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By this time, the sun had begun a slow descent and the chill of the evening was beginning to make its presence felt. We had already resigned ourselves to the fact that there would be no food during this little adventure but we were not prepared to go without fire. This might be the one instance that the skills gained in the realm of fire starting greatly outweigh those of years gone by. So despite Rescue Kenny’s attempts to teach us how to start a fire with a stick and some rocks we decided that gold old fashioned 20th century technology was better and used lighters and sterno to start ours.

The night settled in around us and we sat there staring at the fire wondering what to do for the next 18hrs. We hadn’t done anything to make our shelter more livable since we first erected it and after a few minutes of sitting in the dirt it occurred to us that maybe we should try and make some sort of bedding. The three of us set about this in vastly different ways; Howard made his bed out of cedar branches and used his mylar as a blanket. This plan may have made him comfortable but if you have ever tried to sleep next to someone wrestling around under a mylar blanket it is only slight less noisy than a freight train plowing into a glass truck. Glenn laid his mylar on the ground and filled it with moss and tried to make a mattress. In theory this was the best idea but as with many great ideas there are always some problems when lecture meets lab. This was no exception and before nights end the inherent flaws of a mattress made with moss and taped together showed themselves. I watched both of them expend considerable time and effort and decided that a better plan was not more work but less so I scrounged around and found and old lawn chair that had washed down the creek. I set this next to the fire and sat down thinking that if I could just drift off into a coma-like sleep that I could make it through the night.

At first this worked great and I think I was more comfortable than either of the other two but then disaster struck when the structural integrity of a plastic chair left exposed to the elements failed and I found myself sitting in the dirt. I was left in quite the pickle at this point. It was already well into the evening, I had no bed and the others didn’t look very sympathetic to my plight since I had already mocked them repeatedly. I tried to position myself around the fire in all sorts of ways but I just couldn’t seem to find a spot that I didn’t roast one side of my body while freezing the other. Then I must have had passed out from complete exhaustion because then next thing I knew I was out. I think I might have been able to sleep the rest of the night away but a strange sound drifted across the campground and rousted me from my slumber. What eerie sound caused me to wake up you ask...it was my comrades. They had woken up and were laughing at me because I was twisting around in the dirt like a weasel taking a dirt bath. That wasn’t even the funniest part, I had come to rest with one foot too close to the fire and the heat had caused my boot to get so hot that the sole melted off. So for the next 8 hours I would hobble around on uneven boots as a result of my excellent fire building skills. This simple adventure was quickly becoming a nightmare.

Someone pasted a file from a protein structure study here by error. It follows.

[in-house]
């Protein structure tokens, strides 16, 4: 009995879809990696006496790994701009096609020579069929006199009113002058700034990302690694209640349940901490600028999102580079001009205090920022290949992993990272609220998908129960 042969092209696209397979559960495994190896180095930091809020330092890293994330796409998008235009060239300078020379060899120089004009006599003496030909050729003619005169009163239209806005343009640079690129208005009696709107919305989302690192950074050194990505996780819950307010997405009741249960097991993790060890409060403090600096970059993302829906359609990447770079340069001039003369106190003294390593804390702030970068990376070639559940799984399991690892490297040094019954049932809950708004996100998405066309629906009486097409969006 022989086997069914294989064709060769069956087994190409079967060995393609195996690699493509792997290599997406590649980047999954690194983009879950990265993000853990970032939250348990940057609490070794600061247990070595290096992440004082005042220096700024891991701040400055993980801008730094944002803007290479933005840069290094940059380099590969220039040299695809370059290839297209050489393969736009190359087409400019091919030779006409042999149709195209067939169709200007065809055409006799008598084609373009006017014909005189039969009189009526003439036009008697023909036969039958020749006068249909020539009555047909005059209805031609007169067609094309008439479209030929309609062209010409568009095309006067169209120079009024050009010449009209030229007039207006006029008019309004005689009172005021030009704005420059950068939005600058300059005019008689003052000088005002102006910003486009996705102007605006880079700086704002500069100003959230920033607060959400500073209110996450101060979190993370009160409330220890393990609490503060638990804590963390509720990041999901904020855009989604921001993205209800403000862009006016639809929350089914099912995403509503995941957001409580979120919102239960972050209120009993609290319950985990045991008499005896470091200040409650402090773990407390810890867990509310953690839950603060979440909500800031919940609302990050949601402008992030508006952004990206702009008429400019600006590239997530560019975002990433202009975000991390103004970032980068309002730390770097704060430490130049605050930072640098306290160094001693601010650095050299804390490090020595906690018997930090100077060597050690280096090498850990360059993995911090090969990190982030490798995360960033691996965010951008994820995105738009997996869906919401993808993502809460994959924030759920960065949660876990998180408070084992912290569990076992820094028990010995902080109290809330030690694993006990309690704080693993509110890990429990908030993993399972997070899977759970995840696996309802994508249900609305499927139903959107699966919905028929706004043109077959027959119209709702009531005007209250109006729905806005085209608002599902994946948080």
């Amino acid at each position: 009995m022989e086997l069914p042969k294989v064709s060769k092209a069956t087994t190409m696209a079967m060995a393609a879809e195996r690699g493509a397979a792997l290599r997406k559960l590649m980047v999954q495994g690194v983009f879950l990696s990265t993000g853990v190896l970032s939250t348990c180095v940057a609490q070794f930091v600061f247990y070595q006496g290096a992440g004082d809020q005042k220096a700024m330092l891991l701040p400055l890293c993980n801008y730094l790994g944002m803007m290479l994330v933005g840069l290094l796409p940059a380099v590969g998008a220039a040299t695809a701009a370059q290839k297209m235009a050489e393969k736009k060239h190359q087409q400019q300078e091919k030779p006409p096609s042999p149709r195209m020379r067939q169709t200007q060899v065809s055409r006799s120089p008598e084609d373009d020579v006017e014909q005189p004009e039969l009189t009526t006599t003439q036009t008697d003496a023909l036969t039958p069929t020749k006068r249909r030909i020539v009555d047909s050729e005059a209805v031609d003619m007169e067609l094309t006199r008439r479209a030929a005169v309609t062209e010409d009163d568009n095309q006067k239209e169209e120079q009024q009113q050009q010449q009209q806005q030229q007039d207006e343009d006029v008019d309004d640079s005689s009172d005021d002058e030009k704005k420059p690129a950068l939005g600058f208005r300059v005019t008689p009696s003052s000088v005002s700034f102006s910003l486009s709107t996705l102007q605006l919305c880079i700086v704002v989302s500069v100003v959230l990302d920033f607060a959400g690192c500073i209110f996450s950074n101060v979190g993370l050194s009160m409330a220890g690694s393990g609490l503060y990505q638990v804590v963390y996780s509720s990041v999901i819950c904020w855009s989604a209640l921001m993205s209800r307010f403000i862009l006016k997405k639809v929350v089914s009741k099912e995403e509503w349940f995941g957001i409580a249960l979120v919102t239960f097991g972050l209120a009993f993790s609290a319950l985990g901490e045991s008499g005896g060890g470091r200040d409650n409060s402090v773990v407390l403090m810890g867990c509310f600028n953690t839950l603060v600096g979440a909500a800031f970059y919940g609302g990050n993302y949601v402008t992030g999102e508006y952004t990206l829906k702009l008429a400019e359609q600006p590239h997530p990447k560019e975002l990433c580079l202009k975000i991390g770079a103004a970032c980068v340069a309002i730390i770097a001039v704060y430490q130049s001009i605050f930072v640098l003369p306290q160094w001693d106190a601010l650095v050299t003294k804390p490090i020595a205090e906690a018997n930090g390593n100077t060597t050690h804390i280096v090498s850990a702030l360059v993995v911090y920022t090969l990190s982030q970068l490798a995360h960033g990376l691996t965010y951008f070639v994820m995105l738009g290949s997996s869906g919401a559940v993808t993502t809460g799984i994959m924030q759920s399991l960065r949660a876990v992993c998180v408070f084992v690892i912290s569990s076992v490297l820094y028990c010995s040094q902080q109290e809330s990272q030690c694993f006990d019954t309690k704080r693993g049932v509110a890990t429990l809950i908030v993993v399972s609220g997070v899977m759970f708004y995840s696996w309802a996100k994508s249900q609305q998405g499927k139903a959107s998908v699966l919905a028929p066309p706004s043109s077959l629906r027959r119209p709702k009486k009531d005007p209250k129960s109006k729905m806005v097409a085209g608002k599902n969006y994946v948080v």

The rest of the night was pretty uneventful. We passed the time staring at the fire, checking the time every eight minutes and taking turns venturing into the record low temperatures for wood to keep our roaring bonfire alive; all while complaining about how miserable we were. As the sun crested the nearby hills a glimmer of hope also dawned in each of our hearts. The kind of hope that a young man feels when he know he won’t have to do anything like this again for at least another year, and that his time in Camp Despair has come to a close.

As I look back at this event I am convinced of two things: the first is that mylar was invented by idiots and the second is I am no Grizzly Adams. I survive best in a sprawling metropolitan area.

es-seal

Josh Davies | MA, CEM
County Executive

casey ping home2

Casey Ping
Chief Deputy/Director of Emergency Medical Services
STAR Flight Program Director
(512) 854-6460

Chuck Spangler
Director of Aviation
(512) 854-3708